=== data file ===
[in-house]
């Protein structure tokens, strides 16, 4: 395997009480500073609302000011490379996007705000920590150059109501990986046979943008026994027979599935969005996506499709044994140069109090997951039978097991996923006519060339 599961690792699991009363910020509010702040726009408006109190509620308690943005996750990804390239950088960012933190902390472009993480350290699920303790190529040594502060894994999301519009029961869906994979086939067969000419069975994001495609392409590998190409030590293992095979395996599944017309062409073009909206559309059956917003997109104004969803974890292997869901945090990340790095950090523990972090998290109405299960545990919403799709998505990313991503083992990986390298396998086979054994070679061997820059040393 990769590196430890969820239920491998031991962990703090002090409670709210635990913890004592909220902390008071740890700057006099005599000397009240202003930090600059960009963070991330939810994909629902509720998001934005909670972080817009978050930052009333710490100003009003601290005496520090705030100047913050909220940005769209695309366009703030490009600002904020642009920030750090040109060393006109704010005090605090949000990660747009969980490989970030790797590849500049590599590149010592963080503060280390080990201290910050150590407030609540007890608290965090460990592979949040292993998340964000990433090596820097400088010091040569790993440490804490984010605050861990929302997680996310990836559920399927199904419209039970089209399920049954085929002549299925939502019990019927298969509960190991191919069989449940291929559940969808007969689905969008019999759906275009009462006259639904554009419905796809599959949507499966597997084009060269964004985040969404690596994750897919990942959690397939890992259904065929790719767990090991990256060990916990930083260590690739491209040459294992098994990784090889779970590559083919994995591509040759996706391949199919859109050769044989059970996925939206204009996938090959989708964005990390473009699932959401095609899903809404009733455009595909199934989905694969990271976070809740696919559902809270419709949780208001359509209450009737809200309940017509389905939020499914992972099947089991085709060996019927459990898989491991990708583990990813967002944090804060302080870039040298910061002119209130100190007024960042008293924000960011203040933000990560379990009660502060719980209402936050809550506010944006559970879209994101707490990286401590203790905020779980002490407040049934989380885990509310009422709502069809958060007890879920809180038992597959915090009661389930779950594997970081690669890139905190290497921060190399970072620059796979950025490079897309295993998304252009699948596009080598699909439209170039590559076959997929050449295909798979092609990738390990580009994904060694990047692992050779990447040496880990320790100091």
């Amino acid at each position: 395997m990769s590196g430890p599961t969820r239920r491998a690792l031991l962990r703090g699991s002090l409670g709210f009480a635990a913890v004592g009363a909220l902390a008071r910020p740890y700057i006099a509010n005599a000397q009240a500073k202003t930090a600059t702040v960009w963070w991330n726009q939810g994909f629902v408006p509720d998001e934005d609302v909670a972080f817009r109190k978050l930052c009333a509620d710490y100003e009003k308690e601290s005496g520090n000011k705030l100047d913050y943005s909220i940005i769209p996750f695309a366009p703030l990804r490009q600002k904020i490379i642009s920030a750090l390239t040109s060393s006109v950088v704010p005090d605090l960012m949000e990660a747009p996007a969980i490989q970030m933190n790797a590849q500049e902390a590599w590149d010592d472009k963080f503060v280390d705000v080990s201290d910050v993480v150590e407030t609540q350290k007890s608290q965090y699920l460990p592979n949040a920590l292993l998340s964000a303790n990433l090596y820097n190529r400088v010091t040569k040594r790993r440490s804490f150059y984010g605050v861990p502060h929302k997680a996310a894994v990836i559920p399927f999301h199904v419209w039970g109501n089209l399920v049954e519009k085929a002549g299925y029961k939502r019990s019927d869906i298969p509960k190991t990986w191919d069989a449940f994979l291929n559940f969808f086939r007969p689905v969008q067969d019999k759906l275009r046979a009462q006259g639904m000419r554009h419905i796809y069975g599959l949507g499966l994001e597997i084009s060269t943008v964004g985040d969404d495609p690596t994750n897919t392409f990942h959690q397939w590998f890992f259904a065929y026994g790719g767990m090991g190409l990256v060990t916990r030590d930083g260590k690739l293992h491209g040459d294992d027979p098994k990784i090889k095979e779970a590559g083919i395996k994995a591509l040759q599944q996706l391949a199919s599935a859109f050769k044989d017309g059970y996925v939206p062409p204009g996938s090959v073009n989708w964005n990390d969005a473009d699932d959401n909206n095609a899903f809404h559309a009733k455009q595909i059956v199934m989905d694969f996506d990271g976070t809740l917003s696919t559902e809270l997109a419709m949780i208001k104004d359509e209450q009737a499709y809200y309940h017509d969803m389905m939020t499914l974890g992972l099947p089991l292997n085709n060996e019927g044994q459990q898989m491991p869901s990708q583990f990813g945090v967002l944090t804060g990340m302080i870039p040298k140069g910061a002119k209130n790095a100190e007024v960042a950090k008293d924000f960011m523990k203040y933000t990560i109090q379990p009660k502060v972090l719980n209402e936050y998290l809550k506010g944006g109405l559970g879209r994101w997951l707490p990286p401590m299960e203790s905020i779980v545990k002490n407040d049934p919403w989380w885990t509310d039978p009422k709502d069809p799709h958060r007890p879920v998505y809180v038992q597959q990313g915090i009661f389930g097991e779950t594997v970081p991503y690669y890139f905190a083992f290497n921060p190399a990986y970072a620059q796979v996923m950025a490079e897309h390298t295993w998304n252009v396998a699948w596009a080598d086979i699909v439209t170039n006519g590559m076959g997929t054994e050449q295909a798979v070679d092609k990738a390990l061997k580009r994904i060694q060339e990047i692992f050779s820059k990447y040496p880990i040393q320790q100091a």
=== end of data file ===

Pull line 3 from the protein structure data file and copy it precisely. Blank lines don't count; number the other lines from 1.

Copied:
């Amino acid at each position: 395997m990769s590196g430890p599961t969820r239920r491998a690792l031991l962990r703090g699991s002090l409670g709210f009480a635990a913890v004592g009363a909220l902390a008071r910020p740890y700057i006099a509010n005599a000397q009240a500073k202003t930090a600059t702040v960009w963070w991330n726009q939810g994909f629902v408006p509720d998001e934005d609302v909670a972080f817009r109190k978050l930052c009333a509620d710490y100003e009003k308690e601290s005496g520090n000011k705030l100047d913050y943005s909220i940005i769209p996750f695309a366009p703030l990804r490009q600002k904020i490379i642009s920030a750090l390239t040109s060393s006109v950088v704010p005090d605090l960012m949000e990660a747009p996007a969980i490989q970030m933190n790797a590849q500049e902390a590599w590149d010592d472009k963080f503060v280390d705000v080990s201290d910050v993480v150590e407030t609540q350290k007890s608290q965090y699920l460990p592979n949040a920590l292993l998340s964000a303790n990433l090596y820097n190529r400088v010091t040569k040594r790993r440490s804490f150059y984010g605050v861990p502060h929302k997680a996310a894994v990836i559920p399927f999301h199904v419209w039970g109501n089209l399920v049954e519009k085929a002549g299925y029961k939502r019990s019927d869906i298969p509960k190991t990986w191919d069989a449940f994979l291929n559940f969808f086939r007969p689905v969008q067969d019999k759906l275009r046979a009462q006259g639904m000419r554009h419905i796809y069975g599959l949507g499966l994001e597997i084009s060269t943008v964004g985040d969404d495609p690596t994750n897919t392409f990942h959690q397939w590998f890992f259904a065929y026994g790719g767990m090991g190409l990256v060990t916990r030590d930083g260590k690739l293992h491209g040459d294992d027979p098994k990784i090889k095979e779970a590559g083919i395996k994995a591509l040759q599944q996706l391949a199919s599935a859109f050769k044989d017309g059970y996925v939206p062409p204009g996938s090959v073009n989708w964005n990390d969005a473009d699932d959401n909206n095609a899903f809404h559309a009733k455009q595909i059956v199934m989905d694969f996506d990271g976070t809740l917003s696919t559902e809270l997109a419709m949780i208001k104004d359509e209450q009737a499709y809200y309940h017509d969803m389905m939020t499914l974890g992972l099947p089991l292997n085709n060996e019927g044994q459990q898989m491991p869901s990708q583990f990813g945090v967002l944090t804060g990340m302080i870039p040298k140069g910061a002119k209130n790095a100190e007024v960042a950090k008293d924000f960011m523990k203040y933000t990560i109090q379990p009660k502060v972090l719980n209402e936050y998290l809550k506010g944006g109405l559970g879209r994101w997951l707490p990286p401590m299960e203790s905020i779980v545990k002490n407040d049934p919403w989380w885990t509310d039978p009422k709502d069809p799709h958060r007890p879920v998505y809180v038992q597959q990313g915090i009661f389930g097991e779950t594997v970081p991503y690669y890139f905190a083992f290497n921060p190399a990986y970072a620059q796979v996923m950025a490079e897309h390298t295993w998304n252009v396998a699948w596009a080598d086979i699909v439209t170039n006519g590559m076959g997929t054994e050449q295909a798979v070679d092609k990738a390990l061997k580009r994904i060694q060339e990047i692992f050779s820059k990447y040496p880990i040393q320790q100091a």